In this paper, we have measured the electrical, ferroelectric, and anisotropic magnetic properties of BFO/LSMO bilayers deposited on buffered Si (100). Notably, we observed a switchable diode effect and ferroelectric induced resistive switching (RS) at low temperatures (200–300 K) in Pt/BiFeO3/LSMO thin film capacitors prepared on Si (100) substrates. Anisotropic isothermal magnetization data were collected at various temperatures and provide a clear indication of uniaxial magnetic anisotropy being present in the BFO/LSMO bilayer system.
We have prepared BFO/LSMO samples using pulsed laser deposition and characterized them using several techniques, as reported in our earlier work. This work is facilitated by the epitaxial deposition of an TiN (a = 4.24 Å) layer. TiN was chosen because it grows epitaxially on Si(100) and has superior diffusion barrier properties, consistent with the principles of DME. Subsequent layers of MgO (a = 4.22 Å) and STO (a = 3.905 Å) were then sequentially deposited epitaxially onto the previous layers. MgO has an excellent lattice match with TiN and a misfit of about 8% with STO. Finally, the lattice constant of STO (3.905 Å) matches closely with that of LSMO (3.85 Å) and BFO (3.966 Å). This unique selection of buffer layers composed of large (>8%) and small (<2%) lattice mismatch pairings made it possible to integrate epitaxial thin film of BFO/LSMO on Si(100). The BFO (100-nm thick)-based devices were fabricated with LSMO (250 nm thick) acting as the bottom electrode and multiple 200 μm circular top Pt electrodes.
To probe the ferroelectric characteristics at room temperature, we have used switching spectroscopy piezo-response force microscopy (SSPFM). For this purpose, the commercial scanning probe microscope (Cypher, Asylum Research) equipped with a Pt-coated conducting tip (AC240TM, Olympus) was operated at a resonance frequency of about 260 kHz and the ac bias amplitude of 2 V. The same setup was augmented to carry out advanced SSPFM measurements. We used a 25 × 25 grid on 2 μm × 2 μm scan area to map the local polarization switching using a variable tip bias between +6 and −6 V. I-V characteristics of BFO/LSMO capacitors were measured at different temperatures using a Keithley 4200 semiconductor characterization system. The sample was mounted on a liquid N2 cooled chuck in the absense of ambient light. Temperature- and magnetic-field dependent magnetization measurements were carried out using a Quantum design MPMS SQUID VSM dc magnetometer with a sensitivity ≤10−8 emu at 0 T. It should be noted that TiN, MgO, and STO buffer layers are all non-magnetic, and hence, are not expected to contribute to the magnetic properties of BFO/LSMO heterostructures that are presented in this work. For magnetization measurements, a 4 mm × 4 mm piece was cut from each sample. Measurements were performed at various temperatures with the magnetic field applied either parallel or perpendicular to the film plane. Great care was taken to avoid magnetic contamination of the samples.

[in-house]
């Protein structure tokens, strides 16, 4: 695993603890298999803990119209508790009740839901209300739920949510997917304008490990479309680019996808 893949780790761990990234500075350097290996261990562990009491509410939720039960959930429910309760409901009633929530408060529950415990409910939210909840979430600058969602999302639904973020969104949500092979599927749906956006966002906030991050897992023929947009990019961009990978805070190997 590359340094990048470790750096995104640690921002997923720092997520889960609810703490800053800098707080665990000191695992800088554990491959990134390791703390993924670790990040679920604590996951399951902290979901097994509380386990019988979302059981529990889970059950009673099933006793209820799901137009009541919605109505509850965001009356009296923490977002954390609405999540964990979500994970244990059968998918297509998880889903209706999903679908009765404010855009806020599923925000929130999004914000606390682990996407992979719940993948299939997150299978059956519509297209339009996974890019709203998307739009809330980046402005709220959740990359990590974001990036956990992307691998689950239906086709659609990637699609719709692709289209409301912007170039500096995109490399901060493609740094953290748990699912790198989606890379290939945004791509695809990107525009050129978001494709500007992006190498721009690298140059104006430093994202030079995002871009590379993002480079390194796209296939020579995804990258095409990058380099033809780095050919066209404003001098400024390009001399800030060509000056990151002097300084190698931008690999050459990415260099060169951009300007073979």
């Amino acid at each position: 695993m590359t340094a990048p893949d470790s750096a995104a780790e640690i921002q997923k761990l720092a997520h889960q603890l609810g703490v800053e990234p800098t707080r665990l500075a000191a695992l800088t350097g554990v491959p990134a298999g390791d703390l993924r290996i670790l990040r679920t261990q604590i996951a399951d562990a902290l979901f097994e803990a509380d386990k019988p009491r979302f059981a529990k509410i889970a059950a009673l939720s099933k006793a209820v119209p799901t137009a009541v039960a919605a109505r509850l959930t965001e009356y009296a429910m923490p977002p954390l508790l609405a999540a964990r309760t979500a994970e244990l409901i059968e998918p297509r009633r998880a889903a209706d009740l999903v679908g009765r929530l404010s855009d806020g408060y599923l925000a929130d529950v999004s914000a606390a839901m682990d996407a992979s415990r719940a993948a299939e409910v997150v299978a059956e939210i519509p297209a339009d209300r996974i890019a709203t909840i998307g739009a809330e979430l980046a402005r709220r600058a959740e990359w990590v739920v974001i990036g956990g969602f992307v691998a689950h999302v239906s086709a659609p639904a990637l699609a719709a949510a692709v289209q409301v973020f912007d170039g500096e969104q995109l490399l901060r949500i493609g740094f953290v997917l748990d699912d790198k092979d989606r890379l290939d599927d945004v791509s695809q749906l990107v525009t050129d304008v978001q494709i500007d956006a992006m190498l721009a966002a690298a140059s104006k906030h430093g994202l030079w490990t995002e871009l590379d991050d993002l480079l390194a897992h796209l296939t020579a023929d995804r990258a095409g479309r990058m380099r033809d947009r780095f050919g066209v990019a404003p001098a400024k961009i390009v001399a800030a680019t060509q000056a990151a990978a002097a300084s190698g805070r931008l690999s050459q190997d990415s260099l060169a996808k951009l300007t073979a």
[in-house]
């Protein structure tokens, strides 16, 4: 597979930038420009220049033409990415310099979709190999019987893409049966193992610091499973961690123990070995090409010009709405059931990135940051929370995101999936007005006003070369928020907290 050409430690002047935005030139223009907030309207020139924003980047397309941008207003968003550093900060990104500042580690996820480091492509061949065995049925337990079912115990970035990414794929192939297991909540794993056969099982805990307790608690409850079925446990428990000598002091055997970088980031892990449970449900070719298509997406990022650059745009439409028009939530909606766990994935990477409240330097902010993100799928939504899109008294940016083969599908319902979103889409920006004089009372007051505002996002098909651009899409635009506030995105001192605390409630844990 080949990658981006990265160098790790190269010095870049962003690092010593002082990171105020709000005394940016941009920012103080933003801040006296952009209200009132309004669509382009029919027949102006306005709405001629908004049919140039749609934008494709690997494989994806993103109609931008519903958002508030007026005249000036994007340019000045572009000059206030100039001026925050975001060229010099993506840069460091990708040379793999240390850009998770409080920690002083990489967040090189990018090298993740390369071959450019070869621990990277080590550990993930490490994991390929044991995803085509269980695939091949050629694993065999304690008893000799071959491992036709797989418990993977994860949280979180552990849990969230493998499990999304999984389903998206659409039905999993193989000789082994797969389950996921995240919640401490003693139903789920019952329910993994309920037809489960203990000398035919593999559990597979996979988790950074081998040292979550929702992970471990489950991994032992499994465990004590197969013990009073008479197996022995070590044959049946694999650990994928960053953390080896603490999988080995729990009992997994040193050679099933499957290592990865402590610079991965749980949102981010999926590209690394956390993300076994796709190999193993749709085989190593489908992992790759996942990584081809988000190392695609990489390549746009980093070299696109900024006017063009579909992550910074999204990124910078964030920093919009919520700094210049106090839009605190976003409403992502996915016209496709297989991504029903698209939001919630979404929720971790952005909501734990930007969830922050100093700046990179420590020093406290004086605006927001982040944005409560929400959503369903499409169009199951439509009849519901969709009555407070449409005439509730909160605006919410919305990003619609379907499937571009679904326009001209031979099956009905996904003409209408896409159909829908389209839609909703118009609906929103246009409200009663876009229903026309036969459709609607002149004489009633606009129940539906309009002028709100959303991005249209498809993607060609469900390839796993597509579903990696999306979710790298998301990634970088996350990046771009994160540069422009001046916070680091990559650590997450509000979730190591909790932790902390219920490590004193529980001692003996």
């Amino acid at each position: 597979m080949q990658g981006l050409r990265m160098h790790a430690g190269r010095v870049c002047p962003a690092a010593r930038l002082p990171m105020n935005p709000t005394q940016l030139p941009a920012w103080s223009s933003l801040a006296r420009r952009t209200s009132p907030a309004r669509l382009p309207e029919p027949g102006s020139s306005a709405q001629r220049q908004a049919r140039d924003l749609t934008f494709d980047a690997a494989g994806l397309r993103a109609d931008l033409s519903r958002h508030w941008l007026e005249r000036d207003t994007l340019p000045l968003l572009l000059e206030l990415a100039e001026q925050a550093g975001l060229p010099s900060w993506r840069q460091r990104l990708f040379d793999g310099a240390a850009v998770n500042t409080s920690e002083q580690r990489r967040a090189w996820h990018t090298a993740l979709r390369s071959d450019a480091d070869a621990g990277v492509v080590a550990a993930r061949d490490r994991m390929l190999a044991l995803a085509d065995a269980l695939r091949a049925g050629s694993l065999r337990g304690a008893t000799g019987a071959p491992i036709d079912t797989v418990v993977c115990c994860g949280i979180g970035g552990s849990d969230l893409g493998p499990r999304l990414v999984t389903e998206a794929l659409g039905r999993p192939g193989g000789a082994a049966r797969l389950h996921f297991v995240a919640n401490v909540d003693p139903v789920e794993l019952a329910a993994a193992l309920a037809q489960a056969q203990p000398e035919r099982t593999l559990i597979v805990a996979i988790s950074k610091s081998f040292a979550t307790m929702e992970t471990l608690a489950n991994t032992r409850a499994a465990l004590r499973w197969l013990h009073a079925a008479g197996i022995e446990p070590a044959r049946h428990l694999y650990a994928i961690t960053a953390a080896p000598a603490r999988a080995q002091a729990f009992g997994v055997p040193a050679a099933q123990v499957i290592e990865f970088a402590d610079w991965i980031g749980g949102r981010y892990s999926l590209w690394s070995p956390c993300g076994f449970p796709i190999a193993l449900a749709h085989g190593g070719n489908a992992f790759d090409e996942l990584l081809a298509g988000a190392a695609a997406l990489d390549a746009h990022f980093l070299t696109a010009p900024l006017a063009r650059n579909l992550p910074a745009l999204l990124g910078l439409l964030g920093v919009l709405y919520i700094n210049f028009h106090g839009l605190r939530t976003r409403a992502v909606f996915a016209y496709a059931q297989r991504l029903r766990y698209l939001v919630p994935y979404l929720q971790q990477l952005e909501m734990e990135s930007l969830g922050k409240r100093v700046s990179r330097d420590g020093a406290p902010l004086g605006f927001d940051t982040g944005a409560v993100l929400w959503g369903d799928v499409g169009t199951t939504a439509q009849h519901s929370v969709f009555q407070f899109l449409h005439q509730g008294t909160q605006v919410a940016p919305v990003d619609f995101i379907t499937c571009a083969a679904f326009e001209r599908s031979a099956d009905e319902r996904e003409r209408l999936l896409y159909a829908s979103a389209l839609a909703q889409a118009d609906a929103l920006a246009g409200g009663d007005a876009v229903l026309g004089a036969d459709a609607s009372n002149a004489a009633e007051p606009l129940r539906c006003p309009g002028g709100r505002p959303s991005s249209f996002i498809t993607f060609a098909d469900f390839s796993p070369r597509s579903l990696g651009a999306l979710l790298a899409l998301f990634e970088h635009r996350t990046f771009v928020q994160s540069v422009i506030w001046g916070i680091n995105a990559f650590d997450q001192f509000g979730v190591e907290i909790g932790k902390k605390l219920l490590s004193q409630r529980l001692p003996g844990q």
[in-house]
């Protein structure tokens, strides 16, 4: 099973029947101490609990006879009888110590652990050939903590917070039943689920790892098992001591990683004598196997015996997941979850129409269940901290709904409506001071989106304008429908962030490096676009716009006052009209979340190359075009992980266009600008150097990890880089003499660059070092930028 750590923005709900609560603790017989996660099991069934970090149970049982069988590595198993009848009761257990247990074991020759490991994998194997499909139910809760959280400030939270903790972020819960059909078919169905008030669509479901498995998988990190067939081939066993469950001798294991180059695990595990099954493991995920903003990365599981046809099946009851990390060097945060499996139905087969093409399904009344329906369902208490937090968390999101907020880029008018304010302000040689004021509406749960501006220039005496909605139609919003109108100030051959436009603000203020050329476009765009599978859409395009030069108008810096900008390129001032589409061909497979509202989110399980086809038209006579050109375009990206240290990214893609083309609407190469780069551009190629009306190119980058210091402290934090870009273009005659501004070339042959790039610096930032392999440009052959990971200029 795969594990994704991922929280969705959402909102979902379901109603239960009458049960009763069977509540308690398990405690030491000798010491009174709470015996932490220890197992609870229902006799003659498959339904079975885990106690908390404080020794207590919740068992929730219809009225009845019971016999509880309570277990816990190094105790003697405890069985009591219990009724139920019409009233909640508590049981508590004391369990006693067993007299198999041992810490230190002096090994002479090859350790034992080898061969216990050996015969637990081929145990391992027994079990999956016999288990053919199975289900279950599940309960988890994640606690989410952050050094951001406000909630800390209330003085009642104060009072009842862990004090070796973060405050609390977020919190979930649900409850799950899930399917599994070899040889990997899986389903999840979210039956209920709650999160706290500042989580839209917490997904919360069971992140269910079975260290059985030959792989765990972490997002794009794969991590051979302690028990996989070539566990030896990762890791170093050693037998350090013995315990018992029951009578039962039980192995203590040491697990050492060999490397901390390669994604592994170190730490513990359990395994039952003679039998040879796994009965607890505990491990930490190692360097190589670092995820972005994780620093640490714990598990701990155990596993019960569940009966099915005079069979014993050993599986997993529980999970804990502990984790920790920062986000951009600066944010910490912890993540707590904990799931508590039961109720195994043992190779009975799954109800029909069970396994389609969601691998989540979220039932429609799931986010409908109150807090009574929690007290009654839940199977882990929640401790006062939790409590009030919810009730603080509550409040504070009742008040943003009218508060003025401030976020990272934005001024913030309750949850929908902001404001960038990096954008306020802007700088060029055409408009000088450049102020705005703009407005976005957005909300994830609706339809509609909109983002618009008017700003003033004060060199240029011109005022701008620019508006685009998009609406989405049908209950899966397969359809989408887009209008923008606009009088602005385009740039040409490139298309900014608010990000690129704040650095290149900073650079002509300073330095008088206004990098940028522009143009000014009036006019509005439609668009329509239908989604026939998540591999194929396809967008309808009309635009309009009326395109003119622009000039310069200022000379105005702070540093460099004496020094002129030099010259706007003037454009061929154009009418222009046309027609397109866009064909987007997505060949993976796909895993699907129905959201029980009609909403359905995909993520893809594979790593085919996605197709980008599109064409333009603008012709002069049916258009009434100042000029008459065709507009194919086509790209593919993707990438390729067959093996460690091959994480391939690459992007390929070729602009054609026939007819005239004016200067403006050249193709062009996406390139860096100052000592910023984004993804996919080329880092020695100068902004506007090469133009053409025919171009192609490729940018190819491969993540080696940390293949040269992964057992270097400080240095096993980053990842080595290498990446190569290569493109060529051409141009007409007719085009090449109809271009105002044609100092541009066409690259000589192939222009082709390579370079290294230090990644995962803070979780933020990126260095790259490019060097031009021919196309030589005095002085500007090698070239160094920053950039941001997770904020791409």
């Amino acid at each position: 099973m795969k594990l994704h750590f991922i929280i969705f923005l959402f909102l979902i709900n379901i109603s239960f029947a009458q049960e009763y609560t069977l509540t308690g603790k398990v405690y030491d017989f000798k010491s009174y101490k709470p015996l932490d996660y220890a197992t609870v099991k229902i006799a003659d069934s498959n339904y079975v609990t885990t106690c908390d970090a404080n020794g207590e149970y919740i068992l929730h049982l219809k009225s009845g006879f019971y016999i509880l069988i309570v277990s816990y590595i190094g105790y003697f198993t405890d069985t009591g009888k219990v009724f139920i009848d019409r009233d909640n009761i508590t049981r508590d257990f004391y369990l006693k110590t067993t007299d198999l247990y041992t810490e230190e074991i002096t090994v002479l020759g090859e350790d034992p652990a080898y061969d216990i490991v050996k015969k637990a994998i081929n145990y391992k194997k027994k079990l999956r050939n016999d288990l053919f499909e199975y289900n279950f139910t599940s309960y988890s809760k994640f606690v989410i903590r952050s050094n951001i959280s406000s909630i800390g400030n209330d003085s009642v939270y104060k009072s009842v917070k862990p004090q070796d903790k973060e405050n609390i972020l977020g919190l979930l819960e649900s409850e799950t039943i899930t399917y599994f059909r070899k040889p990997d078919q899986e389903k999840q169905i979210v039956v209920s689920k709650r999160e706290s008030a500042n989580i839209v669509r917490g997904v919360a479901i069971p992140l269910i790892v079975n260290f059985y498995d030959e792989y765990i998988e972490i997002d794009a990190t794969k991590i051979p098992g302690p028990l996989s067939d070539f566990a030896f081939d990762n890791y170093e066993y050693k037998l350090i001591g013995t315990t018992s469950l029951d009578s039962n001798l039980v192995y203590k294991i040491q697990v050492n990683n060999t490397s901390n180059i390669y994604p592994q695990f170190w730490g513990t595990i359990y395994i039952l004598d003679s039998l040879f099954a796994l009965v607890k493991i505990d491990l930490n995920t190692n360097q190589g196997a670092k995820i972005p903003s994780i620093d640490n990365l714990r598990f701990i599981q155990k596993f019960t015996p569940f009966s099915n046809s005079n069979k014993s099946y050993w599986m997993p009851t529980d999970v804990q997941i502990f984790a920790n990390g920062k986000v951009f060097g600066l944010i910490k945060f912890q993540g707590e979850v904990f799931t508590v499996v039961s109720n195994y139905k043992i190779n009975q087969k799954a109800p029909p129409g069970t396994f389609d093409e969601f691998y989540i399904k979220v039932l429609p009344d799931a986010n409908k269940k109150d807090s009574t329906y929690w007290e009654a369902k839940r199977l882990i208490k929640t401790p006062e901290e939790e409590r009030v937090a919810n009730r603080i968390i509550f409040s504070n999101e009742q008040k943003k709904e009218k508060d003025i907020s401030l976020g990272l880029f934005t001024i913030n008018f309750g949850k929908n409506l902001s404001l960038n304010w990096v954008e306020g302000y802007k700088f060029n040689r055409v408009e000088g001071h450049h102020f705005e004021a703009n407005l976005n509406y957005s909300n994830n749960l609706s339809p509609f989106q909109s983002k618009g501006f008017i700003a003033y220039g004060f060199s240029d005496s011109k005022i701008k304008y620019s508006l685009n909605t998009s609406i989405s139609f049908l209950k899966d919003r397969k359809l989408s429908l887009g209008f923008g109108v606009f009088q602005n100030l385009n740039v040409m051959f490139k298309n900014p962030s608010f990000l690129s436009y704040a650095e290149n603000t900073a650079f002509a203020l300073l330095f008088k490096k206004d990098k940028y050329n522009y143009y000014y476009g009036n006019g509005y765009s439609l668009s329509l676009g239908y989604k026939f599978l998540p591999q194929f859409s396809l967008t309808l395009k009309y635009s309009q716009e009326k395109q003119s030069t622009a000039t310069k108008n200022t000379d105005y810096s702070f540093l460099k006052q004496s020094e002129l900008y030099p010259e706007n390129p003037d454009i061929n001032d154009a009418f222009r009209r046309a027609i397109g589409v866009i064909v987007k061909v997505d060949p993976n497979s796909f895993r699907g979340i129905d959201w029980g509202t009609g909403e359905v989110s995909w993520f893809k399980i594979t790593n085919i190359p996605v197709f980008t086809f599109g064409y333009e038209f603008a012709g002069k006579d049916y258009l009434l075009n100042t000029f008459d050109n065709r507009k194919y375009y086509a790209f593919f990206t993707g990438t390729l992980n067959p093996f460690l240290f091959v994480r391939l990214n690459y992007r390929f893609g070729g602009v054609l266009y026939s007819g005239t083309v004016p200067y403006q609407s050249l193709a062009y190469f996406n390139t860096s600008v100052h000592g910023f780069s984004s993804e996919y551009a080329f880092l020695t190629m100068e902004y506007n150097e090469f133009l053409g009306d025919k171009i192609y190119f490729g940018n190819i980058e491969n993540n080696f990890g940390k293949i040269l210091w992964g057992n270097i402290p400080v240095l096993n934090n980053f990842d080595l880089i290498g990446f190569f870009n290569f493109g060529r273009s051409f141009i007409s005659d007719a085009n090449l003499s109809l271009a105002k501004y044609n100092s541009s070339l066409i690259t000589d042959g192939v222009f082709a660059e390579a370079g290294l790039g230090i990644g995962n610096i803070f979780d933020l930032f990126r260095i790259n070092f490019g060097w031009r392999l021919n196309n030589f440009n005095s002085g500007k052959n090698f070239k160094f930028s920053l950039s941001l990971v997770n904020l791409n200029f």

The out-of-plane (OOP) XRD pattern5 shows that all the layers have a preferential (00l) orientation, suggesting the epitaxial growth of the multilayered structure. The phi-scan (in-plane) pattern shows four peaks separated by ∼90° indicating its pseudo cubic/rhombohedral symmetry and establishing the cube-on-cube relationship of the BFO with the underlying substrate Si (100). The bright-field cross-section TEM image5 of the sample shows the thicknesses of BFO and LSMO to be ∼100 and 250 nm, respectively. HREM images5 taken at the BFO/LSMO and LSMO/STO interfaces show that they are sharp and clean, with no evidence of inter-diffusion or secondary phase formation. Our high resolution XPS data show finger print signatures for the presence of Fe3+ with no indication of Fe2+. The magnetization data5 show that the Curie temperatures (TC) are of ∼350 K, consistent with the reported value for bulk LSMO.